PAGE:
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Math Help - Separation of Variables

  1. #1
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    Separation of Variables

    Hello, I'm a little stuck on this problem:

    Find a solution to the differential equation subject to the initial conditions.

    dz

    dt = tez , through the origin.




    Here is how I tried to solve the problem:


    dz

    dt = tez

    multiply both sides by dt, and then divide both sides by ez to get like variables with like variables:

    dz

    ez = tdt



    Take the integral of both sides:

    (integral sign) 1/ez dz = (integral sign) t dt

    substitution
    w = ez
    dw = ez dz

    (integral sign)1/w dz = (integral sign) t dt

    ln|w| = t2/2 + C

    ln|ez| =
    t2/2 + C

    exponentiate both sides to get rid of the natural log:
    eln|ez| = et2/2 + C

    the e and the natural log cancel out
    ez = e(t^2)ec

    ez = Ce(t^2) ----(where C is just a constant)



    Now this is where I am stuck. Have I done it correctly so far? What do I need to do next? Please help. Thank you.
    Last edited by NeedsHelpPlease; August 7th 2012 at 09:45 AM.
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  2. #2
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    Re: Separation of Variables

    Hmm...
    \int e^{-z} dz = -e^{-z}

    You can't do that w substitution as you will get  dw =e^{z} dz but there is no e^{z} in the integral to cancel it out
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  3. #3
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    Re: Separation of Variables

    I would agree that you should just use the result given by jgv115 but you can use the substitution.

    You should end up with \displaystyle \int \frac{1}{w^2}dw
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  4. #4
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    Re: Separation of Variables

    Quote Originally Posted by a tutor View Post
    I would agree that you should just use the result given by jgv115 but you can use the substitution.

    You should end up with \displaystyle \int \frac{1}{w^2}dw
    You can use the result IF you mutliply the top and bottom by \displaystyle \begin{align*} e^z \end{align*} first.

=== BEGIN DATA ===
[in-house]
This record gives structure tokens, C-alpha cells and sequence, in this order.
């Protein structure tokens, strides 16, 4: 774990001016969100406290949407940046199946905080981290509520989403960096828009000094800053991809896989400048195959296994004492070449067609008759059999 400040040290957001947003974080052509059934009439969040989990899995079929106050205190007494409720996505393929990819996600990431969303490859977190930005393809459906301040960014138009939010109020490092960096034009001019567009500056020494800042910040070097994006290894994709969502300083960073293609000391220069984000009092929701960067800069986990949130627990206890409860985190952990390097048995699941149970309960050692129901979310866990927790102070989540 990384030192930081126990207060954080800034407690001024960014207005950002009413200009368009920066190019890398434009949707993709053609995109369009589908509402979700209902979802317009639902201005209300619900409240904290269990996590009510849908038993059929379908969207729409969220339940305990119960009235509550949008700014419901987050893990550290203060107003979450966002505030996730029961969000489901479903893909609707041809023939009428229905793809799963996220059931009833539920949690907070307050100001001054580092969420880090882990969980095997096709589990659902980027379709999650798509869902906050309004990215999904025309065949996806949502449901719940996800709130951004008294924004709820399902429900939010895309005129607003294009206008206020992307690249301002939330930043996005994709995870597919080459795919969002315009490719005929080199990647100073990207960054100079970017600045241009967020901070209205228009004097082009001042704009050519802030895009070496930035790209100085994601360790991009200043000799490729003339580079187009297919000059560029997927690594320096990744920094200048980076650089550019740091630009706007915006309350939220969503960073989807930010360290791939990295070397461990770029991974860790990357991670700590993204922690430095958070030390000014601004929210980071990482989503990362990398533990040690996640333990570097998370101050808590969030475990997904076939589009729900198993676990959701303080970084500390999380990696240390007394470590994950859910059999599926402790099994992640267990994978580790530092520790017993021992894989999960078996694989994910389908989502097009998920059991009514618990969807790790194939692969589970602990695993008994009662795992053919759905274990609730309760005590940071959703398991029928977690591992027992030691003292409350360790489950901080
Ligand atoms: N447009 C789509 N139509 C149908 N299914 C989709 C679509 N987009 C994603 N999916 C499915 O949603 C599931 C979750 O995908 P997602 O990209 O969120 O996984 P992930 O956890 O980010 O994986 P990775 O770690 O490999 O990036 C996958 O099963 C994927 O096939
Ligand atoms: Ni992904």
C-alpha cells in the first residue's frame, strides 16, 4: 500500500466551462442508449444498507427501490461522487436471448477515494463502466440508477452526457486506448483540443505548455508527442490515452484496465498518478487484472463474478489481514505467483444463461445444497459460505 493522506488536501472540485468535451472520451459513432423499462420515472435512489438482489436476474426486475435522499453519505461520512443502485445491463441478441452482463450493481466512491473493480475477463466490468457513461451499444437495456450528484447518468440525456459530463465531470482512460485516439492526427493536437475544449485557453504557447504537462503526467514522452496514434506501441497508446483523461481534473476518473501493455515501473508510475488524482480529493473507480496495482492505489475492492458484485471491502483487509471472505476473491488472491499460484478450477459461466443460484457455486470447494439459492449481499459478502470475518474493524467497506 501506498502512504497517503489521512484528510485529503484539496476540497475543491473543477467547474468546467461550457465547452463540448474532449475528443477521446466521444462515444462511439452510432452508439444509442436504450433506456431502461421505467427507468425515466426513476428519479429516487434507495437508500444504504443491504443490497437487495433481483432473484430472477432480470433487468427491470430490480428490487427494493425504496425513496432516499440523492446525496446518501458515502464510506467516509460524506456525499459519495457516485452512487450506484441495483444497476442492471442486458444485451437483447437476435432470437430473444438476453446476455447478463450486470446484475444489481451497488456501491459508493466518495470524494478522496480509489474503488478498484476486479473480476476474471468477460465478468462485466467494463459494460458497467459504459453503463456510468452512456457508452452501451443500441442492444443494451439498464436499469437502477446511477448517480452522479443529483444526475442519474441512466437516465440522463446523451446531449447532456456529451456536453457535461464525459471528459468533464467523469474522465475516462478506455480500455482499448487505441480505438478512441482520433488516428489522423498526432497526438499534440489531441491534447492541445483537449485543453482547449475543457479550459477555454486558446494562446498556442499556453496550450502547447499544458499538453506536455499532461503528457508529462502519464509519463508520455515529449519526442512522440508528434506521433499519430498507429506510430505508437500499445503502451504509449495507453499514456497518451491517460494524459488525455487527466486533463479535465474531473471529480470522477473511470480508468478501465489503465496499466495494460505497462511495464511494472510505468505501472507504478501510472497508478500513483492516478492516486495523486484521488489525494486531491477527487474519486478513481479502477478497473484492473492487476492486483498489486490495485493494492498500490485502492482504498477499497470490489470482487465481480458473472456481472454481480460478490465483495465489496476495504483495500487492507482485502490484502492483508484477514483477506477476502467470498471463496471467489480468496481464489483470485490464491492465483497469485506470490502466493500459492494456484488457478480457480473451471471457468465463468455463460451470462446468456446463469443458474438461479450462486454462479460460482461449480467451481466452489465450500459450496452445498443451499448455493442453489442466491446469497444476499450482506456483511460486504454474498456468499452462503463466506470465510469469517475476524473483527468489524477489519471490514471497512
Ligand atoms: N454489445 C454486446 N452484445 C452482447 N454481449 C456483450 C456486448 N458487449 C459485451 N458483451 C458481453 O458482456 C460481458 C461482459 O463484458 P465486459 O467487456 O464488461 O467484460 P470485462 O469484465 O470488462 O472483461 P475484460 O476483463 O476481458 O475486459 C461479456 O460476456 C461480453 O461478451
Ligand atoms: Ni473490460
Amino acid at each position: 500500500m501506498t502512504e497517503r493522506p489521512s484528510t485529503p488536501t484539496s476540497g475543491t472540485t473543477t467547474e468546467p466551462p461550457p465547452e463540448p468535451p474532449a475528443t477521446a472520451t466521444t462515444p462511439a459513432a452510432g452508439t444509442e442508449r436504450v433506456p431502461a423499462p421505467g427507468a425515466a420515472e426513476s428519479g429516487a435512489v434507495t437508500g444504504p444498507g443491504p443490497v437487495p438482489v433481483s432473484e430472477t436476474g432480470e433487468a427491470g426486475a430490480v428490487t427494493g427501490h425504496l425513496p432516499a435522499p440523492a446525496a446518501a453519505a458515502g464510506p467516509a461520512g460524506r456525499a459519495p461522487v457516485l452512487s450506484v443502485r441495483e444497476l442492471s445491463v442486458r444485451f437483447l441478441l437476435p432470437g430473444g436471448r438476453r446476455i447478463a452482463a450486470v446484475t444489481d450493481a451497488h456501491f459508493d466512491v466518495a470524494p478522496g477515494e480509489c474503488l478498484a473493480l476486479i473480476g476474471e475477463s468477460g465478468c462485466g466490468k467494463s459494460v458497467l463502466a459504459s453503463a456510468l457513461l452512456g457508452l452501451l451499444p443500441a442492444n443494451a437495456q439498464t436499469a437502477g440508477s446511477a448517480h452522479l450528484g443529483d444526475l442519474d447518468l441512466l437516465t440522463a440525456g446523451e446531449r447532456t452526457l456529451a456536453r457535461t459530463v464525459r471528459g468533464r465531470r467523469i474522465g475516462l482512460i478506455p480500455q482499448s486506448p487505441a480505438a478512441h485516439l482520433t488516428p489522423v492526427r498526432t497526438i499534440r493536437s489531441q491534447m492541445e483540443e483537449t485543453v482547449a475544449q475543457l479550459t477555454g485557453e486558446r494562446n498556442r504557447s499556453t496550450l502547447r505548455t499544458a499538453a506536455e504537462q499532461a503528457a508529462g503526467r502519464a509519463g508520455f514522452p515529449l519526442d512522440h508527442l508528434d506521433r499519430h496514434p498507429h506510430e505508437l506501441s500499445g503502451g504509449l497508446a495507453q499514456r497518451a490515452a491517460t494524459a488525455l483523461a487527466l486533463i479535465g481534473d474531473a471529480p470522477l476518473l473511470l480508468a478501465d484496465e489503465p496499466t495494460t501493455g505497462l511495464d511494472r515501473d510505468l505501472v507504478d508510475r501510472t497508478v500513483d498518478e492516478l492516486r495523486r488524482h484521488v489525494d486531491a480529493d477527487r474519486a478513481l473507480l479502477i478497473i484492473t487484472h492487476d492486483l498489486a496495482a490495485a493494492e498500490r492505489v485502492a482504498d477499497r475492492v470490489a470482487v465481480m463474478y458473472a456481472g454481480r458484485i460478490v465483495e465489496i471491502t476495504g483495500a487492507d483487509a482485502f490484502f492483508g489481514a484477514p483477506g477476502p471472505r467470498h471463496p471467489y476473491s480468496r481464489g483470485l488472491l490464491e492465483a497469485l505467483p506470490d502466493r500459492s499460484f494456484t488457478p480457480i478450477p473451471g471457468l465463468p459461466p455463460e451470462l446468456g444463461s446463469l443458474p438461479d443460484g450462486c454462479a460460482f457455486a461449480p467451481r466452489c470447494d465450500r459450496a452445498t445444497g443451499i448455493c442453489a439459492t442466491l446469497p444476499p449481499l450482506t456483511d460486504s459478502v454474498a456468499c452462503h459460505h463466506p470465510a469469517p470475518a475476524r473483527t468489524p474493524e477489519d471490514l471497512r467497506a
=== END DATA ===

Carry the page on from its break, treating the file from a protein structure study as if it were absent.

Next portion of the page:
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  5. #5
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    Re: Separation of Variables

    Quote Originally Posted by Prove It View Post
    You can use the result IF you mutliply the top and bottom by \displaystyle \begin{align*} e^z \end{align*} first.
    I see, you need to multiply by 1 before it works..
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  6. #6
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    Re: Separation of Variables

    Just in case a picture also helps...



    ... where (key in spoiler) ...

    Spoiler:


    ... is the chain rule. Straight continuous lines differentiate downwards (integrate up) with respect to the main variable (in this case t), and the straight dashed line similarly but with respect to the dashed balloon expression (the inner function of the composite which is subject to the chain rule).




    _________________________________________

    Don't integrate - balloontegrate!

    Balloon Calculus; standard integrals, derivatives and methods

    Balloon Calculus Drawing with LaTeX and Asymptote!
    Last edited by tom@ballooncalculus; August 7th 2012 at 01:58 AM.
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    Re: Separation of Variables

    I'm sorry. I am still not sure what substitution to use. How would I end up with my substitution as 1/w2 ​??
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  8. #8
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    Re: Separation of Variables

    Quote Originally Posted by NeedsHelpPlease View Post
    I'm sorry. I am still not sure what substitution to use. How would I end up with my substitution as 1/w2 ​??
    \displaystyle \int \frac{1}{w^2}dw is not your substitution it is the result of doing the substitution you started.

    You had w=e^z

    so

    dw=e^z \ dz

    and then

    \displaystyle \int \frac{1}{e^z}dz=\int \frac{1}{w}\frac{dw}{w}=\int\frac{1}{w^2}dw
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  9. #9
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    Re: Separation of Variables

    Quote Originally Posted by a tutor View Post
    \displaystyle \int \frac{1}{w^2}dw is not your substitution it is the result of doing the substitution you started.

    You had w=e^z

    so

    dw=e^z \ dz

    and then

    \displaystyle \int \frac{1}{e^z}dz=\int \frac{1}{w}\frac{dw}{w}=\int\frac{1}{w^2}dw
    \displaystyle = \int{w^{-2}\,dw}, which should be easy to integrate...
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